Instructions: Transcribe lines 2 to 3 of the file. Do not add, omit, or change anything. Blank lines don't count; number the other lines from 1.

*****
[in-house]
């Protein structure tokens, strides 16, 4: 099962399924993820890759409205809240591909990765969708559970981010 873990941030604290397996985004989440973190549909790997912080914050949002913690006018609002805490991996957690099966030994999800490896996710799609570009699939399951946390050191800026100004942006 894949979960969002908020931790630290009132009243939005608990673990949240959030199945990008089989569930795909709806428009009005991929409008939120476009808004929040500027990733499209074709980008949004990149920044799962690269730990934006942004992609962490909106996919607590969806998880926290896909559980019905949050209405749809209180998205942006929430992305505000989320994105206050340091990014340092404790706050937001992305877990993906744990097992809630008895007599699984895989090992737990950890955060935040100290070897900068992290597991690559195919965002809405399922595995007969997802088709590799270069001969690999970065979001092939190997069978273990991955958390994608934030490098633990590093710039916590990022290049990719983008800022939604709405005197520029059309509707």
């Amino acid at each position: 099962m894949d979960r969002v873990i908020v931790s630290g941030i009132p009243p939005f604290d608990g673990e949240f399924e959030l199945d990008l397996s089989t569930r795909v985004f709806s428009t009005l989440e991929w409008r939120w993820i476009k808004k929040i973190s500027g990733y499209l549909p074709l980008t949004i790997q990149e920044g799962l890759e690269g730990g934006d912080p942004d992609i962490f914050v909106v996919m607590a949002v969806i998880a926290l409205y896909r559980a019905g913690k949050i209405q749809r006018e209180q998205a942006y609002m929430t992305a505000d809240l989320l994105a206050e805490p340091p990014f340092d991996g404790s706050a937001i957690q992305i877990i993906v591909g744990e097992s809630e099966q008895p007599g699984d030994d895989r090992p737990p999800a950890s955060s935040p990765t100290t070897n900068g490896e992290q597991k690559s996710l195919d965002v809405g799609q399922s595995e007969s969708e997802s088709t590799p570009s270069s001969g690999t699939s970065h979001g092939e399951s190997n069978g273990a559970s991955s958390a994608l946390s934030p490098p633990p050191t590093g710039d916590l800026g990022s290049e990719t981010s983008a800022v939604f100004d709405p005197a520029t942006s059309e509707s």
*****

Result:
């Protein structure tokens, strides 16, 4: 099962399924993820890759409205809240591909990765969708559970981010 873990941030604290397996985004989440973190549909790997912080914050949002913690006018609002805490991996957690099966030994999800490896996710799609570009699939399951946390050191800026100004942006 894949979960969002908020931790630290009132009243939005608990673990949240959030199945990008089989569930795909709806428009009005991929409008939120476009808004929040500027990733499209074709980008949004990149920044799962690269730990934006942004992609962490909106996919607590969806998880926290896909559980019905949050209405749809209180998205942006929430992305505000989320994105206050340091990014340092404790706050937001992305877990993906744990097992809630008895007599699984895989090992737990950890955060935040100290070897900068992290597991690559195919965002809405399922595995007969997802088709590799270069001969690999970065979001092939190997069978273990991955958390994608934030490098633990590093710039916590990022290049990719983008800022939604709405005197520029059309509707």
């Amino acid at each position: 099962m894949d979960r969002v873990i908020v931790s630290g941030i009132p009243p939005f604290d608990g673990e949240f399924e959030l199945d990008l397996s089989t569930r795909v985004f709806s428009t009005l989440e991929w409008r939120w993820i476009k808004k929040i973190s500027g990733y499209l549909p074709l980008t949004i790997q990149e920044g799962l890759e690269g730990g934006d912080p942004d992609i962490f914050v909106v996919m607590a949002v969806i998880a926290l409205y896909r559980a019905g913690k949050i209405q749809r006018e209180q998205a942006y609002m929430t992305a505000d809240l989320l994105a206050e805490p340091p990014f340092d991996g404790s706050a937001i957690q992305i877990i993906v591909g744990e097992s809630e099966q008895p007599g699984d030994d895989r090992p737990p999800a950890s955060s935040p990765t100290t070897n900068g490896e992290q597991k690559s996710l195919d965002v809405g799609q399922s595995e007969s969708e997802s088709t590799p570009s270069s001969g690999t699939s970065h979001g092939e399951s190997n069978g273990a559970s991955s958390a994608l946390s934030p490098p633990p050191t590093g710039d916590l800026g990022s290049e990719t981010s983008a800022v939604f100004d709405p005197a520029t942006s059309e509707s």